1,000 cars gathered in Odaiba, a sacred place! Long time no see “Painful Vehicle Event” was a great success!
Held for the first time since March 2019 Many never-before-seen painful cars appeared in Odaiba
Ouch. These are cars with manga, anime, and video game characters plastered on them. This car culture has changed over time and is now seen not only in Japan but also in other countries such as the United States and China.
Nose art” originated in the 1940s, when it was painted on the nose of fighter planes and other aircraft.
The use of “women’s drawings” on “vehicles” was already a trend in the 1940s, in the midst of World War II. American bombers and fighter planes often had “nose art” painted on the nose section, often of belligerent animals, mocking images of the enemy, cartoon characters, and popular actresses of the time.
The practice of putting pictures of women on cars was also seen on Formula 1 cars in the late 1970s, but this is very different from the “gekuruma” (painted car) culture. The “itasha” is characterized by its ability to maximize the appeal of the love for characters in Japan’s unique manga and anime culture by combining it with the presence of a “private car,” which is easily seen by all and still allows for the expression of originality.
On March 27, Japan’s largest “Itasha Tengoku” event, “Itasha Tengoku 2022 RETURNS,” was held in Odaiba for the first time in three years, attracting approximately 1,000 painted cars from all over Japan. The event had not been held for a long time due to the new coronavirus infection and the Tokyo Olympics, so this time the event was very much enjoyed by visitors who were nostalgic for Odaiba after a long absence.
The style of the painted cars varied widely. No two cars are exactly alike in terms of model, location, design, character, and customization of the car itself. The choice of car models differs between those who started out as car enthusiasts and those who started painted cars because of their love of the artwork.
Many of the people we spoke with said that they had been inspired by the many painted car owners they knew around them and had actually created their own painted cars.
One of them said, “I know a guy who has a Love Live! I was so fascinated by the Legacy with the “Legacy” logo on it that I wanted to try it for myself.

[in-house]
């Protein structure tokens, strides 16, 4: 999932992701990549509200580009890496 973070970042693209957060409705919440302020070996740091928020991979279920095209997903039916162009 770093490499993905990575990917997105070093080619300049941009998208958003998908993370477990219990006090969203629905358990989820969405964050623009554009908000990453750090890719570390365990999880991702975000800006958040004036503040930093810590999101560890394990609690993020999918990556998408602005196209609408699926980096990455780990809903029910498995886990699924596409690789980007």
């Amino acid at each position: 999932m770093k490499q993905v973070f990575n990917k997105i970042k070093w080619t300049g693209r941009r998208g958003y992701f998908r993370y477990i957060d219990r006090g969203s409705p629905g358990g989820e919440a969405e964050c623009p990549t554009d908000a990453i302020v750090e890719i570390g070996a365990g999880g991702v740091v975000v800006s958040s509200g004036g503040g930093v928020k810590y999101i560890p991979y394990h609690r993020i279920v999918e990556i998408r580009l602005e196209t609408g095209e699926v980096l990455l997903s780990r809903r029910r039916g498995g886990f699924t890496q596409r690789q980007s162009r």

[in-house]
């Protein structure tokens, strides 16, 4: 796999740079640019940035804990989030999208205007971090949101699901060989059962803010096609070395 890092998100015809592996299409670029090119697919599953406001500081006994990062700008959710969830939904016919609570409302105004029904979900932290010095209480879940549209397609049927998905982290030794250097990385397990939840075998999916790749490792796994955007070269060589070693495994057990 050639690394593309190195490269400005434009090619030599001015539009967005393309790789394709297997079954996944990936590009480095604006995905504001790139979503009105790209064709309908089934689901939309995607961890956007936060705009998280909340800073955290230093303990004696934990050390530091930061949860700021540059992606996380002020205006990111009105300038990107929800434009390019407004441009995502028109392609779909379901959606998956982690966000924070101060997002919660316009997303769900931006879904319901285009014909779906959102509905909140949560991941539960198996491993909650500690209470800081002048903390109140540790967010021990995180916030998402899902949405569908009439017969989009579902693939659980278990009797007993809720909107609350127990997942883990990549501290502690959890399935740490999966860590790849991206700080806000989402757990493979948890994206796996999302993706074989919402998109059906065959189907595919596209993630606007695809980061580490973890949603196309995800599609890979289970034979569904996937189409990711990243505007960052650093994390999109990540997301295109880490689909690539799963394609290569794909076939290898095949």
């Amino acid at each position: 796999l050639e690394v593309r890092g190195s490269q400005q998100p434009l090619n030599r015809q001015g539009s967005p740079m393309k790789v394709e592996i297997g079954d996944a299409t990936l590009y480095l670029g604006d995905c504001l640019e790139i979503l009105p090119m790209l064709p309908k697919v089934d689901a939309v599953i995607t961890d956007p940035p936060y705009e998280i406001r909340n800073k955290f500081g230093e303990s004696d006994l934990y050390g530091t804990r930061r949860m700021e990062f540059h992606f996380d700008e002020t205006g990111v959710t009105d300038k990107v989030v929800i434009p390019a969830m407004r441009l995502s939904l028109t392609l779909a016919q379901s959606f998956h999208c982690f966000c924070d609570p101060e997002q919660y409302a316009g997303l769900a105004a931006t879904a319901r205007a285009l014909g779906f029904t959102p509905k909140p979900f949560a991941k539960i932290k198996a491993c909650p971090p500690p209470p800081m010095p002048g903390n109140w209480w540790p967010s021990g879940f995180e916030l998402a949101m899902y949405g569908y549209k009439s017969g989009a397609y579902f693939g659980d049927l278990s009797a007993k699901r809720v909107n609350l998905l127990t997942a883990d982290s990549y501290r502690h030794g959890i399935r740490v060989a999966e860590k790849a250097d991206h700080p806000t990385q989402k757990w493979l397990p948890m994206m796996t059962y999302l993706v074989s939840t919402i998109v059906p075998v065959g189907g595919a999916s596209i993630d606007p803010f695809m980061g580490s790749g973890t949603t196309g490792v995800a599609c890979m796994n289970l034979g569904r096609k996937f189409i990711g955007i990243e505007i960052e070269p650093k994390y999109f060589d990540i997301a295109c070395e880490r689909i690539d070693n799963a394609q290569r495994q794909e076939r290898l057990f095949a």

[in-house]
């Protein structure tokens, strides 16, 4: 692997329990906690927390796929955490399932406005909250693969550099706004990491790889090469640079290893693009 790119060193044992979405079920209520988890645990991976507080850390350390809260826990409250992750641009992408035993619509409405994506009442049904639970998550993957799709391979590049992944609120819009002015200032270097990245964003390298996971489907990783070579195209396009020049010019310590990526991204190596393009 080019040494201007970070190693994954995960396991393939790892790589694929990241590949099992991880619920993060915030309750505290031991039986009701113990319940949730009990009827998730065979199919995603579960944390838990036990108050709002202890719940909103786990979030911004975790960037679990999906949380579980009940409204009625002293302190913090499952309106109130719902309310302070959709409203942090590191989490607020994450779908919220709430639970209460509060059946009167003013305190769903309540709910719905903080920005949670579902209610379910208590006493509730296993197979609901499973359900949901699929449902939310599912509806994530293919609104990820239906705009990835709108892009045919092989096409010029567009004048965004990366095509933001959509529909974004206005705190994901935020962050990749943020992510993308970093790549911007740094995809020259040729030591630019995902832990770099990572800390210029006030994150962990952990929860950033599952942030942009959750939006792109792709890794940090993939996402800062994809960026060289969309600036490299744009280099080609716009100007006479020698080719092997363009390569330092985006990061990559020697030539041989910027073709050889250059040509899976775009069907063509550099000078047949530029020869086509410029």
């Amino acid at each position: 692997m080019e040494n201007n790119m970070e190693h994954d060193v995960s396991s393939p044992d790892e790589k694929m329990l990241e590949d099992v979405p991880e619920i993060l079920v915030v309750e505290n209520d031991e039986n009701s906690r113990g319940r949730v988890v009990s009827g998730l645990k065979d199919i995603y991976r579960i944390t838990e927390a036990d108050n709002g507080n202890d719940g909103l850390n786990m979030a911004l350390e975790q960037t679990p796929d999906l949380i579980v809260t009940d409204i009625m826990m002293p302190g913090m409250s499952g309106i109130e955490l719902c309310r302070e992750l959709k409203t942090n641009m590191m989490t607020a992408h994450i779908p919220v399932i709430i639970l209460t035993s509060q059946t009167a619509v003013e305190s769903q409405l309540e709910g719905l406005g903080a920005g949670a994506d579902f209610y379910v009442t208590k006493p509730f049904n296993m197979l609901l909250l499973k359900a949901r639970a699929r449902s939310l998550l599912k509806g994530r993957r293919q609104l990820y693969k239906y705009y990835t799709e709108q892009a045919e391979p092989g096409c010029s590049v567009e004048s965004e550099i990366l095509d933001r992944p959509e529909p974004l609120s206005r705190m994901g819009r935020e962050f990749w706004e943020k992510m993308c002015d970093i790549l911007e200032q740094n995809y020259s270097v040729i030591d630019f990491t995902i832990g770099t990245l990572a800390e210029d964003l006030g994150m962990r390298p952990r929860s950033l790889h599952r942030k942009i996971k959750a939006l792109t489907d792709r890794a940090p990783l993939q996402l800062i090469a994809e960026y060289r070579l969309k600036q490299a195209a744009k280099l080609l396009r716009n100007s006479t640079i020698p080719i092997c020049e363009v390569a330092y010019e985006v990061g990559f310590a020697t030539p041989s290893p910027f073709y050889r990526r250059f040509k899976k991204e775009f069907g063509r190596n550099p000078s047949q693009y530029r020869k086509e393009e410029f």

I actually had a lot of fun making the painted car, and I’m eager to spread its charms to others.”
Recently, it has become common for people who like the same artworks to connect with each other through Twitter, etc., and it can be said that painted cars are part of the ripple effect brought about by such a community.
People who are car enthusiasts by nature tend to do painted cars, simply put, with sports car models or minor models. On the other hand, those who are not interested in cars, but simply want to put their favorite characters on their painted cars, tend to choose cars as their “canvas,” such as minivans, one-box cars, and station wagons, which have a large area to put their paintings on. Although it has been a long time since people started talking about the “young people’s shift away from cars,” there are quite a few examples of people who became interested in cars as a means of expressing their love for their favorite characters and actually purchased one. It may be a “painful” culture to watch, but it is an important one for the further development of automobile culture in Japan.
Painful cars without characters are also appearing.
In addition, there are also some methods of applying the characters, ranging from full wrapping level luxury to the application of the characters on individual parts of the body, such as the hood, fenders, trunk lid, and so on. In addition, the “painted car without characters” style is also gaining popularity, in which the car is a reproduction of a car that appears in the work (such as a company car or school car in the work), rather than just a large scale painting of the work’s characters.
The “itasha” style is becoming increasingly popular, with owners of “itasha” cars gathering together to display their cars at various events held throughout Japan. Among these events, “Itasha Tengoku” was launched in 2017 by Yaesu Shuppan, publisher of the Itasha magazine “Itasha Tengoku Cho,” as a successor to “Ita G Fiesta” of Geibunsha’s “Itasha Graphics” magazine. However, it was last held in Odaiba in March 2019, as the venue’s Aomi temporary parking lot was used to set up the “2020 FAN PARK,” an event facility for the Tokyo Olympics competition experience.
While the use of Odaiba was not possible, the main event was held at the Osaka Expo Park, and an online-style Itasha Heaven was also held in collaboration with the manga and anime event “Gatfusu” in Niigata City. However, the number of vehicles participating in the Osaka event was approximately 400, and 459 vehicles in the online event in 2021, which is still a large difference in scale from Odaiba, where approximately 1,000 vehicles are displayed each time.
At this year’s Itasha Tengoku, many of the cars were decorated with characters from “Uma Musume Pretty Derby,” a game service that will begin in February 2021, or with “Virtual YouTubers” (VTubers), which are very popular these days. Also, the anime broadcast of “Love Live! The “Nijigasaki Gakuen School Idol Club” is set in the Odaiba area, and the owners, especially those from far away and who created their cars while “Itasha Tengoku” was not held in Odaiba, must have felt great joy to finally be able to display their pride and joy in the holy city of Odaiba.
The painted car is a unique automobile culture originating from Japan. The “painted cars” that each owner proudly displayed were of various kinds, and one could definitely feel the “love” of the owner.
Interview, text, and photos： Hiroto Kato